Why A Signing Day for D3 Athletes Matters
When I was a senior in high school in 2013, I saw graduation as the end of my time as a student-athlete. It wasn’t that I didn’t want to run after high school. I just didn’t have the times to be a Division I athlete, I’d never heard of redshirting, and I thought it was the natural order of things: those not of Division I caliber hand in their uniforms after senior track season and join the thousands of college students who only work out to stay in shape. But then I began exchanging emails about running for a Division III school. Initially, Division III running just seemed like an extension of high school—there would be girls faster than me and slower than me, and I’d have practice in the afternoons. It was this nonchalant take on Division III athletics that allowed me to be genuinely happy for my good friend and teammate on her signing day for the University of Illinois; her times had rocketed her into the upper echelon of distance runners in the state our senior year, and she absolutely deserved a special time and place to publicly pledge her commitment to the U of I program. And yet, I thought, watching her surrounded by friends and family, with the school photographer clicking away, I admitted to myself it would be cool to experience that “signing” feeling too.
Two years later, in November of 2015, the NCAA released an official “commitment letter” for students planning to continue their athletic endeavors at the Division III level. Unlike Division I and II signings, the Division III signing is non-binding and symbolizes the athlete’s public commitment to compete in their sport at the college level. The non-binding feature was included to emphasize the importance of academics in a recruit’s Division III school of choice, setting it apart from other signings where the athlete and the student can easily be separated and athletic obligations may demand precedence over academic ones.
Although the non-binding feature of the Division III commitment level is frustrating for coaches—who are most directly impacted if a recruit has a change of heart—I appreciate the NCAA’s decision to maintain that Division III athletes are students first. I participated in cross country and track and field for three and a half years at Kenyon, with a semester abroad where I had the opportunity to expand myself academically and rediscover myself as an athlete. Division III athletics gave me the opportunity to athletically better myself while also reaping external rewards for the characteristics that athletics imbues people with, something that is only possible because of the myriad of student-athlete balances individuals may choose to strike.
On one end of the Division III spectrum, competing at the collegiate level is “just” a way to stay in shape and make friends, and this allows for an intense academic focus in a way that fosters healthy study habits—the chunks of time that are carved out in the day for cross country or track practice mean that the window of time to work—and procrastinate—is narrowed and therefore easier to organize. On the other end, competing at the collegiate level offers the opportunity for elite high school athletes to join a larger pool of talent and push themselves beyond their previous capabilities. And then there is a vast group of people in the middle that I count myself a part of: a group with varying levels of ability who come into D3 athletics not entirely sure what it means to be a Division III athlete, or what kind of collegiate athlete we wanted to be—but happy to be a part of a college team nonetheless.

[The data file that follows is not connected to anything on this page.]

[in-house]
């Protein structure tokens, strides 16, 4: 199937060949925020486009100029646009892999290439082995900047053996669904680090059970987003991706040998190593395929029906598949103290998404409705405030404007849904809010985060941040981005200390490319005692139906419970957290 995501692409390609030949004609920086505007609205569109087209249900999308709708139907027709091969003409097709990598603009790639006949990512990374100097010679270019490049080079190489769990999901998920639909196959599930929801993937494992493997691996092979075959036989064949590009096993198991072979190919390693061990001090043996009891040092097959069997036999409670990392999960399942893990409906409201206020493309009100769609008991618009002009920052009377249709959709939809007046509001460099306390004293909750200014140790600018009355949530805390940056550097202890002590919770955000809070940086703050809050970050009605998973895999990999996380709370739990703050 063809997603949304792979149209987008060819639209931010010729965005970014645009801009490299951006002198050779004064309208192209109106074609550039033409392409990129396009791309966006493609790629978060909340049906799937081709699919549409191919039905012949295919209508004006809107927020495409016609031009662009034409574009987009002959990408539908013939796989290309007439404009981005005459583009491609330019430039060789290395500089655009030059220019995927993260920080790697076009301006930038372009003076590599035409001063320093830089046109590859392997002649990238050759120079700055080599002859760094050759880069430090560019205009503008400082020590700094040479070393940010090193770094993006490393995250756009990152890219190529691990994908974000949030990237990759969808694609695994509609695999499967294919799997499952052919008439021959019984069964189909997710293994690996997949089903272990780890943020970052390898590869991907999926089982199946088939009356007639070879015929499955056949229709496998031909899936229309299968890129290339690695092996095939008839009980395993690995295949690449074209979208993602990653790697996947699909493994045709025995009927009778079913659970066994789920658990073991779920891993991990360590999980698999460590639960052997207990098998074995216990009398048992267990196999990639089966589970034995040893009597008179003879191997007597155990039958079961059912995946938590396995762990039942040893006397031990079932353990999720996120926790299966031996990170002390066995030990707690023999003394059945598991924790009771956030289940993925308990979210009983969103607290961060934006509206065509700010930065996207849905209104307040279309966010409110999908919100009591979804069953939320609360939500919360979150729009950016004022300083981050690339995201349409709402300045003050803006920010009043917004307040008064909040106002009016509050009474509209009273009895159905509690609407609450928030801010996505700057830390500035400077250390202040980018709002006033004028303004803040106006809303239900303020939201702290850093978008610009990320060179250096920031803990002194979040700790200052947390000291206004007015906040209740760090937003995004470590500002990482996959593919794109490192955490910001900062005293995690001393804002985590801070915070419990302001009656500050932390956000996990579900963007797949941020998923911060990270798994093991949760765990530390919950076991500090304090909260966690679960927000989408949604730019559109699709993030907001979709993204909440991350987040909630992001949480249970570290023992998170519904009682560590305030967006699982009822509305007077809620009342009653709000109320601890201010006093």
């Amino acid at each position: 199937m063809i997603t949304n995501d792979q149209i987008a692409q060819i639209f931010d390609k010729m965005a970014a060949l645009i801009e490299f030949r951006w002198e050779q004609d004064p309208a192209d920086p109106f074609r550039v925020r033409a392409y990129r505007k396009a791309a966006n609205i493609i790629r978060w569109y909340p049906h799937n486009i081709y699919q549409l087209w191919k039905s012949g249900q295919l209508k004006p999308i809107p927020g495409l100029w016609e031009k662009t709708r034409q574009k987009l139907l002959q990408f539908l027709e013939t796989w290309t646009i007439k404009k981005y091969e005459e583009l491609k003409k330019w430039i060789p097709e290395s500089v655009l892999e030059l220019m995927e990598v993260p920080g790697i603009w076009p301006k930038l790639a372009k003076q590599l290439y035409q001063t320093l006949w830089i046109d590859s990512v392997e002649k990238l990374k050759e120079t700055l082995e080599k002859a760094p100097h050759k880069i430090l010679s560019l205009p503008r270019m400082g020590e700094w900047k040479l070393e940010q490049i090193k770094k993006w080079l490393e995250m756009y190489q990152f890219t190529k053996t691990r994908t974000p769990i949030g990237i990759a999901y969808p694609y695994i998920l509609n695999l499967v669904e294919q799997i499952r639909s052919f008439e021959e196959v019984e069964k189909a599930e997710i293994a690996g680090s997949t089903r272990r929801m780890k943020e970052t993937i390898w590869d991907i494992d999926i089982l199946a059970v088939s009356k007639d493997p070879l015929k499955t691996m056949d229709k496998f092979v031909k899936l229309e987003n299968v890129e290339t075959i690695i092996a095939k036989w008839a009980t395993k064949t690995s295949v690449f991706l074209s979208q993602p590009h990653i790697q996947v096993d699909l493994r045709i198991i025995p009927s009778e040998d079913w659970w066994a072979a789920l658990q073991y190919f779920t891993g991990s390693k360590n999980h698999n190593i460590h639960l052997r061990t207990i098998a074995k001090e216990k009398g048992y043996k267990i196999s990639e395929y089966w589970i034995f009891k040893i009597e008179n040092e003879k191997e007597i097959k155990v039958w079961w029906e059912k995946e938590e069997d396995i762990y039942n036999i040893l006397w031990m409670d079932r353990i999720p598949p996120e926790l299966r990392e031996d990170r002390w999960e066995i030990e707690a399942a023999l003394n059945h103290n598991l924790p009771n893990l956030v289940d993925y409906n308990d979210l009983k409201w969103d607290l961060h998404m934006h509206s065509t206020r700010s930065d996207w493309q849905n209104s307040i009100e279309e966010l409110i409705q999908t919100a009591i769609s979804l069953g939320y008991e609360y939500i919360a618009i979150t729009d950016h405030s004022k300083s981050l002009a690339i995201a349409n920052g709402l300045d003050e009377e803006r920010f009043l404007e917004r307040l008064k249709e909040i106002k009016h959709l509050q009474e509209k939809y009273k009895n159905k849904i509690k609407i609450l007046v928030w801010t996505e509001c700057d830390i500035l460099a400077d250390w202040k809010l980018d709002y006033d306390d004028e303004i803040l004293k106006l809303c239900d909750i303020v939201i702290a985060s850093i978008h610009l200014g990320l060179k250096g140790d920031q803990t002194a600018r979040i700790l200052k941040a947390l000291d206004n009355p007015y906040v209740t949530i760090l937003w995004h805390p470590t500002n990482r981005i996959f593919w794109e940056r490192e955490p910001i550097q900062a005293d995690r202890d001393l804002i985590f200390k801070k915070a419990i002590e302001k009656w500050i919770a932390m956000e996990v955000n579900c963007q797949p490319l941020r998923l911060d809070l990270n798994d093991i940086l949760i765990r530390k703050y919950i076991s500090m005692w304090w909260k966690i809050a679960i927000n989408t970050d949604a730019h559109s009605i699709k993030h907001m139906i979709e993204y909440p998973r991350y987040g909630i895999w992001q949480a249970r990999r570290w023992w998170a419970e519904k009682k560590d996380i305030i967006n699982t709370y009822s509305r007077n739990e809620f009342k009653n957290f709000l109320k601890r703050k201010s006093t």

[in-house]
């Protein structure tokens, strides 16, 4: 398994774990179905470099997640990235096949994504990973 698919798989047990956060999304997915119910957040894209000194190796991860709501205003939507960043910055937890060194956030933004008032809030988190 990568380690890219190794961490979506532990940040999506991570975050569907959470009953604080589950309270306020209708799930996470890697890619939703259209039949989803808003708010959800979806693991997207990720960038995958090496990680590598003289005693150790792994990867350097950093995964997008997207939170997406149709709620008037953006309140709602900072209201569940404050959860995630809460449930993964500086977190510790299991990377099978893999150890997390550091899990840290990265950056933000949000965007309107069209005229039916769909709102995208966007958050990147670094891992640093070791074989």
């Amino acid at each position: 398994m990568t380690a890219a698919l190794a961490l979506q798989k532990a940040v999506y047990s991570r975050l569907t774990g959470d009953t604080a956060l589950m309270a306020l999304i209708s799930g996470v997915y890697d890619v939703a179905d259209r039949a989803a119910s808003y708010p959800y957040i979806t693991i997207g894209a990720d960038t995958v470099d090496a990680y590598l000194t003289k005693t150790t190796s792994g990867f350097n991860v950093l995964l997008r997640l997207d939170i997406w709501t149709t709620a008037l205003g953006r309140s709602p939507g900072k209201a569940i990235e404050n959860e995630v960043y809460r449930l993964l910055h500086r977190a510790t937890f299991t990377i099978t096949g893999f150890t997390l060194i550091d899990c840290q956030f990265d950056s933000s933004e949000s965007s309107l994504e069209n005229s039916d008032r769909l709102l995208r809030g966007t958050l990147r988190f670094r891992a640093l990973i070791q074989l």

What the Division III commitment letter effectively does is recognize the potential rewards that athletes can reap as people outside of their sport; it’s non-binding feature proclaims that by signing, the student sees that success in school and sport are linked. In particular, the distinct discipline, camaraderie, and empathy for others that running fosters are traits that manifest outside of cross country or track, but competing as a Division III athlete offers opportunities for this manifestation to occur naturally and give people a greater sense of what they offer to the world as a person after graduating and leaving behind college running.
While I’ll always wistfully remember my friend’s signing day, I do think that being one of the last graduating classes to not have a signing day gives me a certain appreciation for the event. Now, when I remember my friend’s signing day, I don’t remember it as something vaguely sad that detracted from my own athletic experience and abilities, but as something that all high school runners and athletes going on to pursue their sport at the Division III level deserve as well. The friends, family, and photographer present were there to celebrate years of dedication, triumph over disappointment, and personal growth—attributes that all athletes who compete for sheer love of running share. But what makes Division III uniquely worthy of a signing day isn’t in the similarities between all collegiate athletes, but in the differences. Division III runners span a vast spectrum of ability, but all of us participate because we want to. We have no incentive beyond the endorphin rush, synchronized footfalls during long runs, the sweet pain of finishing an interval, and the teammates who hold us in our brightest moments of joy and sharpest moments of pain. A signing for a Division III athlete is a declaration of understanding that our sport does at times take more than it gives, and in those moments, we may feel like spectators in our own lives, wondering when it’s going to be our day. But when we sign our name, we say we understand that it’s all part of the process, that we are entitled to nothing, and that we are proud to proclaim that we will continue to do what we love.
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